A backlog shouldn’t need to be unpacked like this. If you’re still playing a game, and liking the game, and you already have another 1-2 sitting there unplayed, maybe…don’t go buying any more? I know that’s a radical suggestion, but you’ll be OK. You’ll get through this. We live in a digital world. Those games are going to go on sale again, and they’re never going to run out of stock. Enjoy the games you’ve got and are still playing!

Try saying that to PS3 and Vita owners in two months.

Games can be delisted. Stores are closed. Physical game prices rise and fall. Buying games digitally is just long-term rentals. Folks have to accept that with their digital purchases. 

Games exist to serve one purpose: to be played. If you’re buying them and not playing them, maybe you’re doing it wrong.

Games serve more than one purpose. Sure, playing them is at the heart of their existence, but one purpose? I guess Plunkett just writes about them for free like me? 

What a shallow take to kick off Kotaku’s month-long coverage about gaming backlogs.

UNBEATABLE – Kickstarter

UNBEATABLE – A game where music is illegal and you do crimes by D-CELL GAMES — Kickstarter: via Josh Scherr on Twitter

UNBEATABLE looks like a ton of fun & I backed the hell out of it, but I want to call out how the promo video exudes the same style & tone of the game itself; really effective & worth studying for anyone looking to promote their work!

Josh’s point on the tone of the trailer is what drew me in. Always down to see great examples of people’s work.

This trailer is bonkers good. 

I went from “I’ve never heard of this game” to “please come to console someday” in a beat. Excellent looking work. Also, killer tag line.

MiSTer FPGA Thoughts and Impressions – My Tool for Researching the Past

I have been writing about Analogue since the start of Max Frequency a year ago. For those unfamiliar with the company, Analogue makes specialized HD retro consoles that use chips called Field-Programmable Gate Arrays (FPGAs). The gist is that FPGAs allow for hardware-level, cycle accurate emulation opposed to software-based emulation. These chips can be reprogrammed to emulate a plethora of game systems. They have rapidly become essential in the retro gaming space as a means to play and preserve games and their hardware. You can really see the lengths the community goes to in Part 3 of My Life In Gaming’s docuseries Analog Frontiers – Preservation and Replication.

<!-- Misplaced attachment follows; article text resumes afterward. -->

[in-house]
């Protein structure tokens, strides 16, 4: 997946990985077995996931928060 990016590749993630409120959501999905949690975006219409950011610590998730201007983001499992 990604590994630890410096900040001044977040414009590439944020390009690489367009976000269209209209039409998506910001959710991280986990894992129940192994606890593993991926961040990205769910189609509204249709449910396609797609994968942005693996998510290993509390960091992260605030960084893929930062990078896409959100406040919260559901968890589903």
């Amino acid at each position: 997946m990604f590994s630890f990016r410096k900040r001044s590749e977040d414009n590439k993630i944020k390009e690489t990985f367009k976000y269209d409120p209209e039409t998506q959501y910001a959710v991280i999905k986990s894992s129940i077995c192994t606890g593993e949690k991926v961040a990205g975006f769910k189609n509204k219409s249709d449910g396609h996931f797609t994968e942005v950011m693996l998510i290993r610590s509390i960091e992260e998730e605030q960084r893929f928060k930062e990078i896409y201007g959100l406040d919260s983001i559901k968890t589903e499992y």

Analogue is far from the only FPGA-based console manufacturer. I only mention them because I have been familiar with them and their work for the longest. Posts I’ve written about them are often my most engaged articles. The demand for their products is high and the relative scarcity of them only amplifies that.

Other contenders are things like the AVS, which plays NES and Famicom games in HD. Plenty of HD mods for consoles use FPGAs as well like the GBA Consolizer, PS1Digital, and both the upcoming N64Digital and Retrotink5x Pro. While those are not emulating the hardware, it shows both how diverse FPGA application is and how essential they have become in bringing retro hardware to the modern era.

There is one other name in the FPGA scene that stands tall, often stacked against Analogue products—the MiSTer.

MiSTer is an open-source, DIY FPGA computer. Based off a readily available FPGA board (the DE-10), folks can buy components and assemble their own or even buy fully assembled kits from vendors like MiSTer Addons. The key differentiating factor is that MiSTer is not limited to one console like most Analogue products. Being open-source, there are countless people working together and developing numerous consoles, known as “cores,” for the platform. It can play NES, Sega CD, GBA, Atari Lynx, Galaga, Capcom’s CPS2 arcade board, and so much more. It is the swiss-army knife of FPGA retro gaming. And I bought/assembled one.

I’ve been aware of MiSTer for a couple years. Once you dive down the rabbit hole that is FPGA-based emulation, it won’t take long to stumble across the project. I never bought in before for two primary reasons: